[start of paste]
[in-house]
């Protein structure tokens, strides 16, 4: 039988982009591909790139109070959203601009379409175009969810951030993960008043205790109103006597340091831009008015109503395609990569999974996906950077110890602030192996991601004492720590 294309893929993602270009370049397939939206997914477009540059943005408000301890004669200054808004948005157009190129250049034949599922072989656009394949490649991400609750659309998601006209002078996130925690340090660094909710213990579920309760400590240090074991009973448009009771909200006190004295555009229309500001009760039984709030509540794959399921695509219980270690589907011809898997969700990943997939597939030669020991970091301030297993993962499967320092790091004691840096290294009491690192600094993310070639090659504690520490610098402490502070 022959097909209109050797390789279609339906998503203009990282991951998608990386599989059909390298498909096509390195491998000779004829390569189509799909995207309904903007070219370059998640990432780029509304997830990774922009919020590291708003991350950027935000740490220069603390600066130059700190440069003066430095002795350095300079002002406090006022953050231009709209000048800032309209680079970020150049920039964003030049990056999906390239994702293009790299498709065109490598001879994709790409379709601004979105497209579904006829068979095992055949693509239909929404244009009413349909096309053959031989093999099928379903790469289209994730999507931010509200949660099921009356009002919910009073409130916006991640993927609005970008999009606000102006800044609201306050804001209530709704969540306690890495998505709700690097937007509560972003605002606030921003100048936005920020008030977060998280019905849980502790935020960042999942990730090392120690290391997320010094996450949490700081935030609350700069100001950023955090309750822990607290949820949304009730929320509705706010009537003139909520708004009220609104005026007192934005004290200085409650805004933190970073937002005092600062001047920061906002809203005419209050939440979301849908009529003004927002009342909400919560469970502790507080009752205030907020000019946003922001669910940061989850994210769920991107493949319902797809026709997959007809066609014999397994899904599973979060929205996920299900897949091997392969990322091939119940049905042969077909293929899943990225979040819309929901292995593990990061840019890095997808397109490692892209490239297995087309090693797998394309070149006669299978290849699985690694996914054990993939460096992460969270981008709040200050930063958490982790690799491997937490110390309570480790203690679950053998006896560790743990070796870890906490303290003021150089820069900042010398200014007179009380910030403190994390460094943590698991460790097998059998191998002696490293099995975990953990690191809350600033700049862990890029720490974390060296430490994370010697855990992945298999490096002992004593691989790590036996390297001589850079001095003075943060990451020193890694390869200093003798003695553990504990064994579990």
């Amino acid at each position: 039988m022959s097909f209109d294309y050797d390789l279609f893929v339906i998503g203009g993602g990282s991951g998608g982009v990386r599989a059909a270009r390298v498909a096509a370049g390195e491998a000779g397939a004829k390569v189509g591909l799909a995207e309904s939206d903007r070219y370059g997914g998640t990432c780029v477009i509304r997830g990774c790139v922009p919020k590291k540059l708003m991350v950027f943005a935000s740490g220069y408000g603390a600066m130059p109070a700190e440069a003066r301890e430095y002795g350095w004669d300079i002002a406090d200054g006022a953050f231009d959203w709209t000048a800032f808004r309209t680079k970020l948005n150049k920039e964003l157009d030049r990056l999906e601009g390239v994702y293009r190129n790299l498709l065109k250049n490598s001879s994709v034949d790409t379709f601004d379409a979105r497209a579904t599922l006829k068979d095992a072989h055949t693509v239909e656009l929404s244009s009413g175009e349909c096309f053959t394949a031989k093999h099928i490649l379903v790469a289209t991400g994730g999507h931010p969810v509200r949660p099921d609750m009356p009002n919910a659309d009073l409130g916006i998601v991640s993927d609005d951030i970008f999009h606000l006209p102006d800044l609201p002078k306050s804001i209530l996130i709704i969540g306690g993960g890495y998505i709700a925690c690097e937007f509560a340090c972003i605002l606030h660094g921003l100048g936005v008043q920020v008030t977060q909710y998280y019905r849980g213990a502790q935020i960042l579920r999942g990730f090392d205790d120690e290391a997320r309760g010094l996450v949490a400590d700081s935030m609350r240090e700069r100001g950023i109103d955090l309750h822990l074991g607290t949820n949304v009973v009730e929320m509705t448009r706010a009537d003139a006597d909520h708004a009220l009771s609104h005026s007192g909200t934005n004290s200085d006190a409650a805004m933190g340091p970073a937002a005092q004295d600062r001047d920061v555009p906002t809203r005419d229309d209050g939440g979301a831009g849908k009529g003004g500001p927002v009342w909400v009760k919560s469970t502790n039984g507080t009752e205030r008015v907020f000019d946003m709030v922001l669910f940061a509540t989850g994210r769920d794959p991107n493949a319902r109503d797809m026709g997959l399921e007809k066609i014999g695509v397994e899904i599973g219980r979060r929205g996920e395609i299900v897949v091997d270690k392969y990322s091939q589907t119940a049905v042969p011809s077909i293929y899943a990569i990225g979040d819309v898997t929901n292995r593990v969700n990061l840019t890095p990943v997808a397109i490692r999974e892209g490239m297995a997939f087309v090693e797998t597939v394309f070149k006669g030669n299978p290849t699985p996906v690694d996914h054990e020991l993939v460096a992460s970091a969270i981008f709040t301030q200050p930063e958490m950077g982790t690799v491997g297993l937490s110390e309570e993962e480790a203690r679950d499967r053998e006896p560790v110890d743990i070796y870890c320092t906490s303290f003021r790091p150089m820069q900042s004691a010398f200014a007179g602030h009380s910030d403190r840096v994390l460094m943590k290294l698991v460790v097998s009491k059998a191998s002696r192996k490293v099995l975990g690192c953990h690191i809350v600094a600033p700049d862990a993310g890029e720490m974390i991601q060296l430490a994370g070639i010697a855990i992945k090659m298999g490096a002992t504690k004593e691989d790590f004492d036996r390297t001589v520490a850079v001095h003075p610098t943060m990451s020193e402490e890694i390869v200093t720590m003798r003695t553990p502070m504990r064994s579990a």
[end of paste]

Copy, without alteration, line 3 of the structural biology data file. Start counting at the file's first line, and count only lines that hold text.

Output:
């Amino acid at each position: 039988m022959s097909f209109d294309y050797d390789l279609f893929v339906i998503g203009g993602g990282s991951g998608g982009v990386r599989a059909a270009r390298v498909a096509a370049g390195e491998a000779g397939a004829k390569v189509g591909l799909a995207e309904s939206d903007r070219y370059g997914g998640t990432c780029v477009i509304r997830g990774c790139v922009p919020k590291k540059l708003m991350v950027f943005a935000s740490g220069y408000g603390a600066m130059p109070a700190e440069a003066r301890e430095y002795g350095w004669d300079i002002a406090d200054g006022a953050f231009d959203w709209t000048a800032f808004r309209t680079k970020l948005n150049k920039e964003l157009d030049r990056l999906e601009g390239v994702y293009r190129n790299l498709l065109k250049n490598s001879s994709v034949d790409t379709f601004d379409a979105r497209a579904t599922l006829k068979d095992a072989h055949t693509v239909e656009l929404s244009s009413g175009e349909c096309f053959t394949a031989k093999h099928i490649l379903v790469a289209t991400g994730g999507h931010p969810v509200r949660p099921d609750m009356p009002n919910a659309d009073l409130g916006i998601v991640s993927d609005d951030i970008f999009h606000l006209p102006d800044l609201p002078k306050s804001i209530l996130i709704i969540g306690g993960g890495y998505i709700a925690c690097e937007f509560a340090c972003i605002l606030h660094g921003l100048g936005v008043q920020v008030t977060q909710y998280y019905r849980g213990a502790q935020i960042l579920r999942g990730f090392d205790d120690e290391a997320r309760g010094l996450v949490a400590d700081s935030m609350r240090e700069r100001g950023i109103d955090l309750h822990l074991g607290t949820n949304v009973v009730e929320m509705t448009r706010a009537d003139a006597d909520h708004a009220l009771s609104h005026s007192g909200t934005n004290s200085d006190a409650a805004m933190g340091p970073a937002a005092q004295d600062r001047d920061v555009p906002t809203r005419d229309d209050g939440g979301a831009g849908k009529g003004g500001p927002v009342w909400v009760k919560s469970t502790n039984g507080t009752e205030r008015v907020f000019d946003m709030v922001l669910f940061a509540t989850g994210r769920d794959p991107n493949a319902r109503d797809m026709g997959l399921e007809k066609i014999g695509v397994e899904i599973g219980r979060r929205g996920e395609i299900v897949v091997d270690k392969y990322s091939q589907t119940a049905v042969p011809s077909i293929y899943a990569i990225g979040d819309v898997t929901n292995r593990v969700n990061l840019t890095p990943v997808a397109i490692r999974e892209g490239m297995a997939f087309v090693e797998t597939v394309f070149k006669g030669n299978p290849t699985p996906v690694d996914h054990e020991l993939v460096a992460s970091a969270i981008f709040t301030q200050p930063e958490m950077g982790t690799v491997g297993l937490s110390e309570e993962e480790a203690r679950d499967r053998e006896p560790v110890d743990i070796y870890c320092t906490s303290f003021r790091p150089m820069q900042s004691a010398f200014a007179g602030h009380s910030d403190r840096v994390l460094m943590k290294l698991v460790v097998s009491k059998a191998s002696r192996k490293v099995l975990g690192c953990h690191i809350v600094a600033p700049d862990a993310g890029e720490m974390i991601q060296l430490a994370g070639i010697a855990i992945k090659m298999g490096a002992t504690k004593e691989d790590f004492d036996r390297t001589v520490a850079v001095h003075p610098t943060m990451s020193e402490e890694i390869v200093t720590m003798r003695t553990p502070m504990r064994s579990a």